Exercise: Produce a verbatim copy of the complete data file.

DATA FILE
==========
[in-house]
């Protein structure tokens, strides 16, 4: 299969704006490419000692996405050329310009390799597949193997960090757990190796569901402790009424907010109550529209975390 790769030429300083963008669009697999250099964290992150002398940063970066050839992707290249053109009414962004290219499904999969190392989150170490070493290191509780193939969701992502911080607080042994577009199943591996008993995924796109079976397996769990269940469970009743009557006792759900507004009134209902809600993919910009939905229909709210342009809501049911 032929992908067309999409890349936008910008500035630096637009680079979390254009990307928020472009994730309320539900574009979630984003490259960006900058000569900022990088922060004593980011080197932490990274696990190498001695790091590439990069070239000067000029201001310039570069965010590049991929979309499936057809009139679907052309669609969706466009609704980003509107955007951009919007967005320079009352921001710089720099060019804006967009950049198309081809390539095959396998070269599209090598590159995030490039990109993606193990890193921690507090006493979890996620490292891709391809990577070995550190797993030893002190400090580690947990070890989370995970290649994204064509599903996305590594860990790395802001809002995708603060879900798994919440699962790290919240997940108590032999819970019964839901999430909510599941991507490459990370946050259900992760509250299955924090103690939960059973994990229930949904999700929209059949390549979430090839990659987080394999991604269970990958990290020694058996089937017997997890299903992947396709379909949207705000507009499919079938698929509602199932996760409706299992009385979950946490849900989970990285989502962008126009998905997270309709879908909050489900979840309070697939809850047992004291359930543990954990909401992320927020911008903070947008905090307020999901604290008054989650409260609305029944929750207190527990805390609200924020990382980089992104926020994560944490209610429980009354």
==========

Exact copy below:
[in-house]
């Protein structure tokens, strides 16, 4: 299969704006490419000692996405050329310009390799597949193997960090757990190796569901402790009424907010109550529209975390 790769030429300083963008669009697999250099964290992150002398940063970066050839992707290249053109009414962004290219499904999969190392989150170490070493290191509780193939969701992502911080607080042994577009199943591996008993995924796109079976397996769990269940469970009743009557006792759900507004009134209902809600993919910009939905229909709210342009809501049911 032929992908067309999409890349936008910008500035630096637009680079979390254009990307928020472009994730309320539900574009979630984003490259960006900058000569900022990088922060004593980011080197932490990274696990190498001695790091590439990069070239000067000029201001310039570069965010590049991929979309499936057809009139679907052309669609969706466009609704980003509107955007951009919007967005320079009352921001710089720099060019804006967009950049198309081809390539095959396998070269599209090598590159995030490039990109993606193990890193921690507090006493979890996620490292891709391809990577070995550190797993030893002190400090580690947990070890989370995970290649994204064509599903996305590594860990790395802001809002995708603060879900798994919440699962790290919240997940108590032999819970019964839901999430909510599941991507490459990370946050259900992760509250299955924090103690939960059973994990229930949904999700929209059949390549979430090839990659987080394999991604269970990958990290020694058996089937017997997890299903992947396709379909949207705000507009499919079938698929509602199932996760409706299992009385979950946490849900989970990285989502962008126009998905997270309709879908909050489900979840309070697939809850047992004291359930543990954990909401992320927020911008903070947008905090307020999901604290008054989650409260609305029944929750207190527990805390609200924020990382980089992104926020994560944490209610429980009354």